If you are unsure where the next lead will come from, you have to make the most of every single one.
There is no qualification process because you need every prospect to say yes and pay the invoice, no matter how that needs to happen. You develop a limited mindset instead of an abundant one.
The problems with this are numerous:
- Discounts that hurt your company
- Being taken advantage of by clients who don’t even realize they’re doing it
- Doing more work for less money
- Missing better opportunities because you’re bogged down by clients you shouldn’t have
- Not being able to make good on promises and hurting the reputation of your business
- Your client is unhappy or still struggling with their issues
Instead, ask as many questions as you need to determine if you’re talking to an unqualified lead.
Are their expectations feasible for your company? Do they have a sufficient budget? Are their values similar to yours?
Most importantly, do they have a problem you are best suited to solve?
The Pain-in-the-A** Tax Isn’t Worth It
Many salespeople and entrepreneurs will pad their pricing for clients they know will be difficult or require more work.
This practice is colloquially called the PITA Tax.
In some cases, it’s not a bad idea. Some accounts are too big or important to turn down, so charging them a little extra for your extra attention makes sense.
But usually, businesses end up regretting their PITA clients.
Either they end up needing more work or focus than the extra charge covers, or they cause mountains of stress and tension within the company.
Generally, it’s best to avoid charging the PITA tax altogether by simply saying no to unqualified leads.
Your Target Market Defines Your Qualified and Unqualified Leads
Wanting to appeal to everyone sounds good on paper, but it’s just not reality.
If you have one, your marketing department puts tons of effort and energy toward finding leads that fit your customer avatar. This alone makes your job much easier.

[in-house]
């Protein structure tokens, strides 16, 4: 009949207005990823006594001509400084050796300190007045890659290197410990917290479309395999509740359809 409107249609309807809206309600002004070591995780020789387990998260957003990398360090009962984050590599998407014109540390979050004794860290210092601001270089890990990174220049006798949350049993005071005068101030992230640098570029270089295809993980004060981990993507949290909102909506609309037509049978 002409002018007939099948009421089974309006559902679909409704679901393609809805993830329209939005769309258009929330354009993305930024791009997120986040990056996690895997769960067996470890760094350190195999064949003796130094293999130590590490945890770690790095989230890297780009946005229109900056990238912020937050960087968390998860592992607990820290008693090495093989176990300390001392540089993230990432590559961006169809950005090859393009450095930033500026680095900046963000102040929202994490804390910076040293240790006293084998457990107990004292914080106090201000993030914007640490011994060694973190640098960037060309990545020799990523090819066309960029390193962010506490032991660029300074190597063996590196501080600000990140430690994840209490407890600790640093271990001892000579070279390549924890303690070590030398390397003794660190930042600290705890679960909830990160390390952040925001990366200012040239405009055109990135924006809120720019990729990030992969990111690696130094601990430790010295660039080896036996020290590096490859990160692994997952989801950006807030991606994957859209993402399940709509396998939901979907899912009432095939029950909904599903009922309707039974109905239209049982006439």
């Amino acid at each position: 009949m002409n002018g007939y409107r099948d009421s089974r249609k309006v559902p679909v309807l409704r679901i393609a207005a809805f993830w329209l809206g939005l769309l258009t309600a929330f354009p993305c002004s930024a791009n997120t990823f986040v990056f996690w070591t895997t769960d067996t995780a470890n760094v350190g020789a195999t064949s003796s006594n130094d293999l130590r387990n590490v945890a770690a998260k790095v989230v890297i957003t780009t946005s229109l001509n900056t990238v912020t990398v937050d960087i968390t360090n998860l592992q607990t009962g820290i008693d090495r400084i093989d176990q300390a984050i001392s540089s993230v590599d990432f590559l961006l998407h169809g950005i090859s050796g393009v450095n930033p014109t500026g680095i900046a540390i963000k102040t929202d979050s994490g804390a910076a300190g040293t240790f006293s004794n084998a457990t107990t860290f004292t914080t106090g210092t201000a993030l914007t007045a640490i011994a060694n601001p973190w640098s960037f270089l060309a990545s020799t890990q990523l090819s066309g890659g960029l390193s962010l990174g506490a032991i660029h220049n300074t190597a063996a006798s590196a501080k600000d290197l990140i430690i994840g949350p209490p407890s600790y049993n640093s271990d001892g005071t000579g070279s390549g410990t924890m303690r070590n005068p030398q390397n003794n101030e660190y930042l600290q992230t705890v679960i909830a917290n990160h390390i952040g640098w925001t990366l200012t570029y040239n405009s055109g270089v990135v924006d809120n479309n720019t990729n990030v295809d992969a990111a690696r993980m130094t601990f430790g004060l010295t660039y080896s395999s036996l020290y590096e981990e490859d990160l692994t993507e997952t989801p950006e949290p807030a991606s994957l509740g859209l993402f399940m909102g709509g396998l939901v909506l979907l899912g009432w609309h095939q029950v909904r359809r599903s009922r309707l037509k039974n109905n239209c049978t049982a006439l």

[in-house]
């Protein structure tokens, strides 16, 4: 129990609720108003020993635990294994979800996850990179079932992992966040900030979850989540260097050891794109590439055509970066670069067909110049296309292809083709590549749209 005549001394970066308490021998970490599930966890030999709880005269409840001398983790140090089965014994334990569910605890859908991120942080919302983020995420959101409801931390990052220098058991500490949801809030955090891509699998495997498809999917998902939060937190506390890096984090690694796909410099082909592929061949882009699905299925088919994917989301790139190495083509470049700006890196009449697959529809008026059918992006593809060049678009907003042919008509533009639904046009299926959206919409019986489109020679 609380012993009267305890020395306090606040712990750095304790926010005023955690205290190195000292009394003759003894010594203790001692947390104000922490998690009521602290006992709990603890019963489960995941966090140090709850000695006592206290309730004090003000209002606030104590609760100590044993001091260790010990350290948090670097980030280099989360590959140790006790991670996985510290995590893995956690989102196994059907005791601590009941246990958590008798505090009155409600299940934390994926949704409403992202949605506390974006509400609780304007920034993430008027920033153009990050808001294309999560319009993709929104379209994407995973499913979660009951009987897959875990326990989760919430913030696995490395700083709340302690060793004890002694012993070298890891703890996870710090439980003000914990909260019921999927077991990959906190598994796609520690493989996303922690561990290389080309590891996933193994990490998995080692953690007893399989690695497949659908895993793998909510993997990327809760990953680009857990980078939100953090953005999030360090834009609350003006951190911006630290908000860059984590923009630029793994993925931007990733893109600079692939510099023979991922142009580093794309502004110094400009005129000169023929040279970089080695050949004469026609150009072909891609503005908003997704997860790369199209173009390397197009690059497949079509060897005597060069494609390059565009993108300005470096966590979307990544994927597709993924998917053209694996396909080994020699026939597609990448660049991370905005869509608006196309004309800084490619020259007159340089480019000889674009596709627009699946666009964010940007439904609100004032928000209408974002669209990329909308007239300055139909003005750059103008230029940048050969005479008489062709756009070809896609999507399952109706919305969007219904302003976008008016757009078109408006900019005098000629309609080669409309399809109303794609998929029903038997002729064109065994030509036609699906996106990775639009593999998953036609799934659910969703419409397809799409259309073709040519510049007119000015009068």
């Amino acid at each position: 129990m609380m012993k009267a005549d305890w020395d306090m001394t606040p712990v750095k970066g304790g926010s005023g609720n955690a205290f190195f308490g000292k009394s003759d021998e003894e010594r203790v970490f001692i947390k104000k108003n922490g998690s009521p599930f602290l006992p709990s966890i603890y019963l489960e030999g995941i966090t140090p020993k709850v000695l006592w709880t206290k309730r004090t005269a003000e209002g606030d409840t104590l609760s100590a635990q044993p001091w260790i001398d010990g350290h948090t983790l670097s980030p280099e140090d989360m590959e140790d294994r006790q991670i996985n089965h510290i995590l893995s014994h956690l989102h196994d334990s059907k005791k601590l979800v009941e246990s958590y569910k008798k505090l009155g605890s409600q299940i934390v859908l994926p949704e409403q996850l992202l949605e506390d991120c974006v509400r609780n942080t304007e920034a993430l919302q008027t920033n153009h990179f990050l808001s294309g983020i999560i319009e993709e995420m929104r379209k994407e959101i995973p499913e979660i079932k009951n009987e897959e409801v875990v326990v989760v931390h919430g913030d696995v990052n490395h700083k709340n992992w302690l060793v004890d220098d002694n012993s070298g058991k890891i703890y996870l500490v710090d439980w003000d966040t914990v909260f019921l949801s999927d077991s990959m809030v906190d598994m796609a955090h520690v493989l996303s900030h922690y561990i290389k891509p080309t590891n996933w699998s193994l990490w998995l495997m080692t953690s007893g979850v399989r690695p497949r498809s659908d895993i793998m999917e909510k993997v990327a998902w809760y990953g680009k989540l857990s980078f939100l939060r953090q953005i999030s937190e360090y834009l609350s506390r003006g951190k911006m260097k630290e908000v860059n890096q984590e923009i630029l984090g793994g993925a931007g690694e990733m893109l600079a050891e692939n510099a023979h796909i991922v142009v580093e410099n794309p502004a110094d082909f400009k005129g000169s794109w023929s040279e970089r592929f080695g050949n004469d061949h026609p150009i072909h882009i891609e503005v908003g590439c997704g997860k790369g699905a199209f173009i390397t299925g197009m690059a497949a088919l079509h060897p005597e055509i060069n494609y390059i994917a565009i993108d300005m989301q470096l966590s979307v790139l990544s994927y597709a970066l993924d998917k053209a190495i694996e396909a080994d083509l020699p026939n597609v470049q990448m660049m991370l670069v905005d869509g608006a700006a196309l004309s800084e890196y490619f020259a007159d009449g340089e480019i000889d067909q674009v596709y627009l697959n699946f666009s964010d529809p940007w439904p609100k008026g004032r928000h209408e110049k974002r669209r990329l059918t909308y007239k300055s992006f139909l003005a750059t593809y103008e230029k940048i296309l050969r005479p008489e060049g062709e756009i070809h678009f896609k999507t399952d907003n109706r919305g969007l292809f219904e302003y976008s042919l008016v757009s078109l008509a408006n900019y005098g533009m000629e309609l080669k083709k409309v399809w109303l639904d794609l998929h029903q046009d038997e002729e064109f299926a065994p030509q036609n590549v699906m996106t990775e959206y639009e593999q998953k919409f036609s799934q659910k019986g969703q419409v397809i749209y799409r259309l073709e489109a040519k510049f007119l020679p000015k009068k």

But unqualified leads still slip through. And that’s where your process comes in.
If you haven’t already built a customer avatar or developed company standards, now is the time.
One tactic is to think about your absolute best client, the one who can’t stop singing your praises, and document the values, traits, and expectations they have.
Another is to analyze all of the data you put into your CRM. Over time, you’ll learn where you lose leads in the sales cycle and what procedures and solutions you use with the most clients.
When you’ve defined who your best client is, it’ll be easier to say no to those who don’t fit the bill. It’s in their best interest as much as yours.
Unqualified Leads Are Bad For Business
Look, we all oversell ourselves, make promises we might not be able to keep or make exceptions that we probably shouldn’t.
Sometimes, we get lucky, and it all works out.
But don’t make it a habit!
As your business scales, your target market will evolve and expand. So yes, you do need to be open to accepting clients that might not have worked the year before.
But make sure you have the bandwidth and resources before you do that. And update your processes to reflect that growth.
Instead of wanting to help as many people as possible, shift your mindset just a bit. Think about helping a few people better than anybody else in your industry possibly could. And then use your qualifying process to help you find them.
That’s how you develop the best relationships and the highest reputation. It’ll also help you keep your sanity in the crazy world of sales.
Header image by Jen Theodore on Unsplash